In accordance with its dignity as the most sacred object in the sanctuary, the original ark of the covenant constructed by Moses was preserved and transferred from the tabernacle to the temple. The golden altar, the candlestick and the showbread table were renewed by Solomon. They were subsequently renewed by Zerubbabel, and lastly by the Maccabees (see Exodus 25:23.) But the ark was preserved in the temple until Jerusalem was taken by the forces of Nebuchadnezzar 2 Chronicles 35:3; Jeremiah 3:16. It was never replaced in the second temple. According to a rabbinical tradition, its site was marked by a block of stone.

36. when the cloud was taken up from over the tabernacle—In journeying through the sandy, trackless deserts of the East, the use of torches, exhibiting a cloud of smoke by day and of fire by night, has been resorted to from time immemorial. The armies of Darius and Alexander were conducted on their marches in this manner [Faber]. The Arab caravans in the present day observe the same custom; and materials for these torches are stored up among other necessary preparations for a journey. Live fuel, hoisted in chafing dishes at the end of long poles, and being seen at a great distance, serves, by the smoke in the daytime and the light at night, as a better signal for march than the sound of a trumpet, which is not heard at the extremities of a large camp [Laborde]. This usage, and the miracle related by Moses, mutually illustrate each other. The usage leads us to think that the miracle was necessary, and worthy of God to perform; and, on the other hand, the miracle of the cloudy pillar, affording double benefit of shade by day and light at night, implies not only that the usage was not unknown to the Hebrews, but supplied all the wants which they felt in common with other travellers through those dreary regions [Faber, Hess, Grandpierre]. But its peculiar appearance, unvarying character, and regular movements, distinguished it from all the common atmospheric phenomena. It was an invaluable boon to the Israelites, and being recognized by all classes among that people as the symbol of the Divine Presence, it guided their journeys and regulated their encampments (compare Ps 29:1-11; 105:1-45). No text from Poole on this verse. And when the cloud was taken up from over the tabernacle,.... By the Lord himself, or it removed by his order, that is, rose up and stood above the tabernacle, and appeared in the form of a pillar, and went before it:

the children of Israel went onward in all their journeys; the motion of the cloud was a direction to set forward and continue their journey as long as it lasted; but when it rested and abode upon the tabernacle, then they stopped and rested also, as is suggested in the following verse Exodus 40:37, see Numbers 9:17 thus the saints are to be followers of God as dear children, and to follow the Lamb whithersoever he goes or directs, and walk after the Spirit, the dictates and directions thereof; so the wheels in Ezekiel's vision went and stood, as did the living creatures, and the spirit in them, Ezekiel 1:19.

And when the cloud was taken up from over the tabernacle, the children of Israel went onward in all their journeys:
EXEGETICAL (ORIGINAL LANGUAGES)
36. went onward] lit. plucked up (tent-pegs), i.e. broke up camp, the usual Heb. expression for set out. The verb is cognate with ‘journeys,’ and is rendered ‘journeyed’ in v. 37. Comp. on Exodus 12:37, and Exodus 17:1.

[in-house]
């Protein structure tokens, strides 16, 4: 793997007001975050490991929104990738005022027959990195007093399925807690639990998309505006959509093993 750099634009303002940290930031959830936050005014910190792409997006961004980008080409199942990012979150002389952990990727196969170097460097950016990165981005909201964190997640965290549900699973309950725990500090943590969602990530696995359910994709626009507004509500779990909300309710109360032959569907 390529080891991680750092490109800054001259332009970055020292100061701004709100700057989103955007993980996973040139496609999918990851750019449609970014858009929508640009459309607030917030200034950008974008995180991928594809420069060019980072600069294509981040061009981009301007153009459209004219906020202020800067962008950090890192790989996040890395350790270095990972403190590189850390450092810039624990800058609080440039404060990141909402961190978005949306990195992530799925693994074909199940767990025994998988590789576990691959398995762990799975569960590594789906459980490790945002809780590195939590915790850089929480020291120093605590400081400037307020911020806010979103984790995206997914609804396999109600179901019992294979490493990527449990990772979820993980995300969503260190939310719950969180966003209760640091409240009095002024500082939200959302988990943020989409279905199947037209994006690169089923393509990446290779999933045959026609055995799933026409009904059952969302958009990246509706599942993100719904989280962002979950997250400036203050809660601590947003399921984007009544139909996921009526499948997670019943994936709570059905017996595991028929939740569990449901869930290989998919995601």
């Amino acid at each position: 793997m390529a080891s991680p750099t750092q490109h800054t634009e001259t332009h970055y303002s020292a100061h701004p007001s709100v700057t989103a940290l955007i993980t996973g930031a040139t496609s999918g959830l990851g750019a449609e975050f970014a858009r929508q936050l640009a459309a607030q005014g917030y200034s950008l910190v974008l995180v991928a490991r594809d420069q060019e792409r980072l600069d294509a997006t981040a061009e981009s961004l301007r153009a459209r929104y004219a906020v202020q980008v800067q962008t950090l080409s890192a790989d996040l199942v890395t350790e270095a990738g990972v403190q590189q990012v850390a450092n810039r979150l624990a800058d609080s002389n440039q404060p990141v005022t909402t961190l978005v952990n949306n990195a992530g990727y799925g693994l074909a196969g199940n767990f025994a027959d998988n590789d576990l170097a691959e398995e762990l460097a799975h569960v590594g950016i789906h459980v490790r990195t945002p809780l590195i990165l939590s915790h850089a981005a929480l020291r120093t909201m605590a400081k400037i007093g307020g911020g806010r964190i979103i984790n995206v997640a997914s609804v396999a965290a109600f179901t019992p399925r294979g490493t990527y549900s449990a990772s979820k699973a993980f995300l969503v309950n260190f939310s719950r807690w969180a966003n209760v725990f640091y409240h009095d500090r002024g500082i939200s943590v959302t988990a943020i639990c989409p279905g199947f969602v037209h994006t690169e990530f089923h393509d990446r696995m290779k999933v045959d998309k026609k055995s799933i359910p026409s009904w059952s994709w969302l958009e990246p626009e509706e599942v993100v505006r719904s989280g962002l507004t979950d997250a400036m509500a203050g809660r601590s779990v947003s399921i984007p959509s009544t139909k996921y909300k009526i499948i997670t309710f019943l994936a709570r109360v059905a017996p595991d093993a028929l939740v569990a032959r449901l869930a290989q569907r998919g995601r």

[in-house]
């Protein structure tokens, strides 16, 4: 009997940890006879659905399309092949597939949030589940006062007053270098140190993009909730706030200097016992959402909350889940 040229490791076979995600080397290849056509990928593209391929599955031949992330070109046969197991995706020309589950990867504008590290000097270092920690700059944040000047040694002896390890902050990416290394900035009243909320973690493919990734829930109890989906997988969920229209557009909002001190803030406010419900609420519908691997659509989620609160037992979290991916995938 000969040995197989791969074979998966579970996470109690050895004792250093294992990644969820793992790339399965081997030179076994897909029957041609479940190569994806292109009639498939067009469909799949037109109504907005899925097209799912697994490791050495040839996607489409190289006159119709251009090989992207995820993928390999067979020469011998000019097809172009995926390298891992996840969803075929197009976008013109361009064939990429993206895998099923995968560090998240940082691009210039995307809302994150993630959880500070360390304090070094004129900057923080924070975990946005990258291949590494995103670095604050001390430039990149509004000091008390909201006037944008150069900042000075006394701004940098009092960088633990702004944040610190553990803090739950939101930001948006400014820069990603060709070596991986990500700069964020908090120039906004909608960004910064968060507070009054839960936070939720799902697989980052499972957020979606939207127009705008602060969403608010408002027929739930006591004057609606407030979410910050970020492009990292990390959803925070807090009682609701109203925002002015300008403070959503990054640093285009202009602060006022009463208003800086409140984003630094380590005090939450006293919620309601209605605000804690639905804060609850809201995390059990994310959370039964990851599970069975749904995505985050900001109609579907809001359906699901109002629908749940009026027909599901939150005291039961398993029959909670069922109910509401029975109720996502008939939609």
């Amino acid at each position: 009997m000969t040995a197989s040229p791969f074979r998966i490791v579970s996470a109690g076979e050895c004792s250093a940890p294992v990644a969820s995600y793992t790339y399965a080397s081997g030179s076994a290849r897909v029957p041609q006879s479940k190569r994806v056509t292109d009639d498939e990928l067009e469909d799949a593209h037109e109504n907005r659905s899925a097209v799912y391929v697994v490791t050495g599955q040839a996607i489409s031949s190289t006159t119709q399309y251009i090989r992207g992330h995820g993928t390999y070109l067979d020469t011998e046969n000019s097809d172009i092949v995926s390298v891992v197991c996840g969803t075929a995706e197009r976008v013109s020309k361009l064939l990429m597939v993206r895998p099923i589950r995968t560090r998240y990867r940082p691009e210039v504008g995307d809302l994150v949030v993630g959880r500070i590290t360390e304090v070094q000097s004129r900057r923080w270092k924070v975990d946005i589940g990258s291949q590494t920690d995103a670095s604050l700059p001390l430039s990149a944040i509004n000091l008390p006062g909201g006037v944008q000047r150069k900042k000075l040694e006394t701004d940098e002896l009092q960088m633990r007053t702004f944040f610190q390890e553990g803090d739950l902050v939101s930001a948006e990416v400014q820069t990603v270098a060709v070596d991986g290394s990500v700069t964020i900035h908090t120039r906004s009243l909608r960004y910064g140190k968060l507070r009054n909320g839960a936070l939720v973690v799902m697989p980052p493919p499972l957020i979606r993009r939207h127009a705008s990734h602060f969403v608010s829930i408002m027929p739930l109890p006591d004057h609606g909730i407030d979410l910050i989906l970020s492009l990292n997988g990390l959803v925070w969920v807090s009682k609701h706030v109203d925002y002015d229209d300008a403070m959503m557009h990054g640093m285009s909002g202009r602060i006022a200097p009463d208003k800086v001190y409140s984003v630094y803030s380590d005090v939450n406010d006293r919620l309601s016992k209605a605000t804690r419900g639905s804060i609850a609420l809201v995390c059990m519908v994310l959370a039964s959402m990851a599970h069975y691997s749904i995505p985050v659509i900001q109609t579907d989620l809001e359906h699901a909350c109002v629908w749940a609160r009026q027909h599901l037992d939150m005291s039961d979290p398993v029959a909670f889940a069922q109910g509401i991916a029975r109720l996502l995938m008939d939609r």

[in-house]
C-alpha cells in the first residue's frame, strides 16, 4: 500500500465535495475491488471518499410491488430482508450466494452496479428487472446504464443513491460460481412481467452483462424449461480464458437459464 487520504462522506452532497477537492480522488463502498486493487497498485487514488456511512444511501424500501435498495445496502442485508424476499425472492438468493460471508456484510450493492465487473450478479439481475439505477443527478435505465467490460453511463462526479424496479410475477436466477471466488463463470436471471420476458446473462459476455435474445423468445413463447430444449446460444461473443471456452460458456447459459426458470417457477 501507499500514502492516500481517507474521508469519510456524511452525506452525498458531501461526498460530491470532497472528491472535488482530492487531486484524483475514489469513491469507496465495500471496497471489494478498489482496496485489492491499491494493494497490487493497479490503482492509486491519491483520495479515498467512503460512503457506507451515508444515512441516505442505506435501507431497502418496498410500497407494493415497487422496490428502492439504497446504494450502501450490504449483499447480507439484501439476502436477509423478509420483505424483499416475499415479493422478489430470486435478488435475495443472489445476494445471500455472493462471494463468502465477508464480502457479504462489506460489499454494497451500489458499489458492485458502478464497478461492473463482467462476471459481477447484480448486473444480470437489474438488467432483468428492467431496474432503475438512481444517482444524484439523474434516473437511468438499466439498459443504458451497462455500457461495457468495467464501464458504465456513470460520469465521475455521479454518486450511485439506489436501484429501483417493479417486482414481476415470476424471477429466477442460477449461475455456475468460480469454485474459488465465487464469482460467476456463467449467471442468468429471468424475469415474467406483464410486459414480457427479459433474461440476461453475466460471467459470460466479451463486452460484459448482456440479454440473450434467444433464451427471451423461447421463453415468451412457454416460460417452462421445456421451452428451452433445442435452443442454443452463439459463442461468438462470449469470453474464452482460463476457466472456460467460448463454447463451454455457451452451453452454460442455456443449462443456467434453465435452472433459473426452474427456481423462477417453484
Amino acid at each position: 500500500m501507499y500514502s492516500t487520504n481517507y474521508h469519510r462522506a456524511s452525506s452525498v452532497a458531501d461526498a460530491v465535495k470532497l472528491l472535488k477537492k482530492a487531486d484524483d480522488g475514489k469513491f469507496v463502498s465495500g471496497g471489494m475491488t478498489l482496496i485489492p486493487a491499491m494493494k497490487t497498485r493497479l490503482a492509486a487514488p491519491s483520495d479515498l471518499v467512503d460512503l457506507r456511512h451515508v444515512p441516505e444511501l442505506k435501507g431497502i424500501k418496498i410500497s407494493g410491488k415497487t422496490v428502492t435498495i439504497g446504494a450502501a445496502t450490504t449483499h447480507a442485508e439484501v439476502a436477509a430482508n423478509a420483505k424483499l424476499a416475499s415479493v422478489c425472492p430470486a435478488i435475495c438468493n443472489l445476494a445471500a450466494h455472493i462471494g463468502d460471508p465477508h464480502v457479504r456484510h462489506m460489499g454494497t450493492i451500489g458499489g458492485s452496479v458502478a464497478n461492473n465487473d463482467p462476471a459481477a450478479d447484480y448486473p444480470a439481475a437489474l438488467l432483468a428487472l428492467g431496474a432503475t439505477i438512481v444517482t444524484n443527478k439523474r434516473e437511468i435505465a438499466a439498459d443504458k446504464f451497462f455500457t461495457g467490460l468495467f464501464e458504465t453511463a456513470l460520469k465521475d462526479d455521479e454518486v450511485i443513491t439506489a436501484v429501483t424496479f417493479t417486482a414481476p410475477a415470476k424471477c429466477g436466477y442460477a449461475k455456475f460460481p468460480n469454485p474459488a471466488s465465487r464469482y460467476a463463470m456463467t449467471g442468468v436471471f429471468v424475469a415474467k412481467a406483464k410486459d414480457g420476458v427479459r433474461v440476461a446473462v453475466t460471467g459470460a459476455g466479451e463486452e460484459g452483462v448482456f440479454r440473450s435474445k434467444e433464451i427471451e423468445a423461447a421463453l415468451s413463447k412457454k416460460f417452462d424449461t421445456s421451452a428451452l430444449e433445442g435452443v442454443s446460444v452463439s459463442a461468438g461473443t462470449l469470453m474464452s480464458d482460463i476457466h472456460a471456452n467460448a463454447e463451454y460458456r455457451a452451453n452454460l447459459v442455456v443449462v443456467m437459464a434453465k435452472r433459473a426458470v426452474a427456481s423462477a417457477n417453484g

36–38. The tenses are throughout frequentative (used to go onward, used not to journey, used to be), describing what was the case habitually during the journeyings in the wilderness. Cf. Numbers 9:16-23; Numbers 10:34; also Exodus 10:11 f. (all P). For the divergent representations of J and E, see on Exodus 13:21-22.Verses 36-38. - And when - i.e. "whensoever." The last three verses describe the manner in which the cloud henceforth served the Israelites as guide - not only directing their course, but determining when they were to move, and how long they were to rest at each encampment. For a further account of the same, see Numbers 9:15-23. The altar of burnt-offering was then placed "before the door of the dwelling of the tabernacle," and the laver "between the tabernacle and the altar," from which it is evident that the altar was not placed close to the entrance to the dwelling, but at some distance off, though in a straight line with the door. The laver, which stood between the altar and the entrance to the dwelling, was probably placed more to the side; so that when the priests washed their hands and feet, before entering the dwelling or approaching the altar, there was no necessity for them to go round the altar, or to pass close by it, in order to get to the laver. Last of all the court was erected round about the dwelling and the altar, by the setting up of the pillars, which enclosed the space round the dwelling and the altar with their drapery, and the hanging up of the curtain at the entrance to the court. There is no allusion to the anointing of these holy places and things, as commanded in Exodus 40:9-11, in the account of their erection; for this did not take place till afterwards, viz., at the consecration of Aaron and his sons as priests (Leviticus 8:10-11). It is stated, however, on the other hand, that as the vessels were arranged, Moses laid out the shew-bread upon the table (Exodus 40:23), burned sweet incense upon the golden altar (Exodus 40:27), and offered "the burnt-offering and meat-offering," i.e., the daily morning and evening sacrifice, upon the altar of burnt-offering (Exodus 29:38-42). Consequently the sacrificial service was performed upon them before they had been anointed. Although this may appear surprising, there is no ground for rejecting a conclusion, which follows so naturally from the words of the text. The tabernacle and its furniture were not made holy things for the first time by the anointing; this simply sanctified them for the use of the nation, i.e., for the service which the priests were to perform in connection with them on behalf of the congregation (see at Leviticus 8:10-11). They were made holy things and holy vessels by the fact that they were built, prepared, and set up, according to the instructions given by Jehovah; and still more by the fact, that after the tabernacle had been erected as a dwelling, the "glory of the Lord filled the tabernacle" (Exodus 40:34). But the glory of the Lord entered the dwelling before the consecration of the priests, and the accompanying anointing of the tabernacle and its vessels; for, according to Leviticus 1:1., it was from the tabernacle that Jehovah spake to Moses, when He gave him the laws of sacrifice, which were promulgated before the consecration of the priests, and were carried out in connection with it. But when the glory of the Lord had found a dwelling-place in the tabernacle, Moses was not required to offer continually the sacrifice prescribed for every morning and evening, and by means of this sacrifice to place the congregation in spiritual fellowship with its God, until Aaron and his sons had been consecrated for this service.